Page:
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SLOWLY MOUNTING PANIC
2 June 2006
We're the sort of family that is used to tragic news being delivered at all hours of the day and night.
Things have "happened" in this family, starting back in 1971 when I tried to reach my sister by telephone at her office and nobody knew where she was, everyone unaware that she was lying in an operating room at San Francisco General Hospital, while they tried to remove a bullet or two from her head.
Then there was the phone call that came in 1986 to let me know that my best friend's operation had gone horrible wrong and they didn't know whether he'd live or die. Sitting by the phone, waiting for news that finally came. "Bev, Gilbert died...."
Then there was the phone call that interrupted preparations for the party that was being thrown in our honor at New York City back in 1996. Ned on the phone with the news about David.
Three years later it was the 11 p.m. phone call that caller I.D. identified as being from Paul, but which was actually a member of the Davis police telling us that Paul was dead.
Yeah--we know from terrible messages being delivered by telephone.
What's worse is when there is no phone call, and there should be.
Walt went off to Berkeley today, for his usual dentist appointment. He makes a day of it--gets his teeth cleaned, has lunch at our favorite Mexican restaurant in Berkeley, wanders around the streets, visits some book stores, and then heads home. When I heard the 6 p.m. traffic report, they were talking about a massive eastbound traffic jam between here and San Francisco and I figured he'd be late, so I wasn't concerned when Jeopardy ended at 7 p.m. and he still wasn't home.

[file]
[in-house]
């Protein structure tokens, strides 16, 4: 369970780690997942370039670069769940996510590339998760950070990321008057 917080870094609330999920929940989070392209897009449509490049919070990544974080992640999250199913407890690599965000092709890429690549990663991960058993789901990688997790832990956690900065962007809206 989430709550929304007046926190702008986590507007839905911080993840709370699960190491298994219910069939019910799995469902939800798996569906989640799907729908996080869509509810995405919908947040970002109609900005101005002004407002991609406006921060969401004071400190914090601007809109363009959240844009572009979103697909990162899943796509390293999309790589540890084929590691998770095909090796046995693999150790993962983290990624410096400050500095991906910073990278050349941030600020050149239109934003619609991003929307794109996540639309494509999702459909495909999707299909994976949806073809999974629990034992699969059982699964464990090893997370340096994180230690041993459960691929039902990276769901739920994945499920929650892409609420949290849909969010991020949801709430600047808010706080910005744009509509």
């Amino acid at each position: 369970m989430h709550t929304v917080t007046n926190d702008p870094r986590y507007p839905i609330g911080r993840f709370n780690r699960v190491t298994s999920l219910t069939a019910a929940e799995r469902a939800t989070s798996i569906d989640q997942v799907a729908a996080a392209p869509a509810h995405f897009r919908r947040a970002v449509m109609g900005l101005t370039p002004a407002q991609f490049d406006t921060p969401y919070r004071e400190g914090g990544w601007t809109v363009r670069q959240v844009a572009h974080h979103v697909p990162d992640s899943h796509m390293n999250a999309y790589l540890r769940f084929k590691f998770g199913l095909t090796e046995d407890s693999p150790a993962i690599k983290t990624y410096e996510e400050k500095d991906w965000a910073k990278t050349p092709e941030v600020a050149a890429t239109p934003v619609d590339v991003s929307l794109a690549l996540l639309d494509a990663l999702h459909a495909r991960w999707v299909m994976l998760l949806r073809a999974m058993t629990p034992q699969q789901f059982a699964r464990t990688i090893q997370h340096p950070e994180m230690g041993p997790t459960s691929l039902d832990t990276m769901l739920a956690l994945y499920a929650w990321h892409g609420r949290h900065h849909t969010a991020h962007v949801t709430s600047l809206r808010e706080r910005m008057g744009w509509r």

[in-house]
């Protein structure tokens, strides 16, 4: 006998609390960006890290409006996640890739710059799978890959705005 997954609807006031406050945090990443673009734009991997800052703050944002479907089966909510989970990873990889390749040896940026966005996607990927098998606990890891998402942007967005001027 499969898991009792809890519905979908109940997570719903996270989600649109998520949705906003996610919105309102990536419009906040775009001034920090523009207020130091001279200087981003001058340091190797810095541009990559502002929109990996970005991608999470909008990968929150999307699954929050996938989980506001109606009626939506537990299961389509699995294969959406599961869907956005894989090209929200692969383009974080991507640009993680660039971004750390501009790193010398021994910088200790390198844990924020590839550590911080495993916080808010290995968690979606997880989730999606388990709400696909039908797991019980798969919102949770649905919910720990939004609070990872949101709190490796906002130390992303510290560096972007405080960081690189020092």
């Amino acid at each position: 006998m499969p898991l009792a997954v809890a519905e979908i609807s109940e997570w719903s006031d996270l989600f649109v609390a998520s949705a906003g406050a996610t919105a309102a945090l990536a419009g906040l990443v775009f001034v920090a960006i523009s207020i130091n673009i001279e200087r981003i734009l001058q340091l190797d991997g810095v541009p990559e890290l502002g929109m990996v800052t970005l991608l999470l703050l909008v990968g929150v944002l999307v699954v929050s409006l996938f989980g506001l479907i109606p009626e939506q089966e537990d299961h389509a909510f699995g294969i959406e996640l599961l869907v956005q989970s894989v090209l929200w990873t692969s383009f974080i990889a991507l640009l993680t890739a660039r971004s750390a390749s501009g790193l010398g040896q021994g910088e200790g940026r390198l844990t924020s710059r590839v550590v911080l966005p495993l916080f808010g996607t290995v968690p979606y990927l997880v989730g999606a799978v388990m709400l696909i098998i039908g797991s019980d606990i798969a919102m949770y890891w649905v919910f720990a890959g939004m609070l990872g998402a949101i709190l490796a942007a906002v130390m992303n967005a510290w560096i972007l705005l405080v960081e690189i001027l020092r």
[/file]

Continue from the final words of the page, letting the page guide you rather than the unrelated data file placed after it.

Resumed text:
I was a little surprised that he hadn't called, though. Usually when he hits heavy traffic, he calls to let me know where he is and that he's going to be late.
I decided I'd get dinner started, since it was going to take an hour to cook. I was making chicken thighs and decided I'd use the new garlic wine that Dick and Gerry had brought from their visit to Gilroy, the garlic capital of California. But I couldn't get the bottle opened.
The evening was not going well.
I made do with some other combination of flavors and got the chicken in the oven. By now it was 8 p.m. and I was starting to get worried.
I called Walt on his cell phone, but there was no answer. How odd. He always has it one when he's on one of these trips to the Bay Area. In fact, he frequently uses the time to chat with Jeri. I couldn't figure out why he would have his cell phone off.
It was also irritating that I couldn't find out how long it would be before he got home.
By 8:30 this was getting more than irritating. It was getting downright scary. I was envisioning the tangled wreck of the car, and figuring that the cell phone didn't answer because it had somehow become mangled in a terrible accident.
I also figured that maybe I was just being melodramatic. But where was he?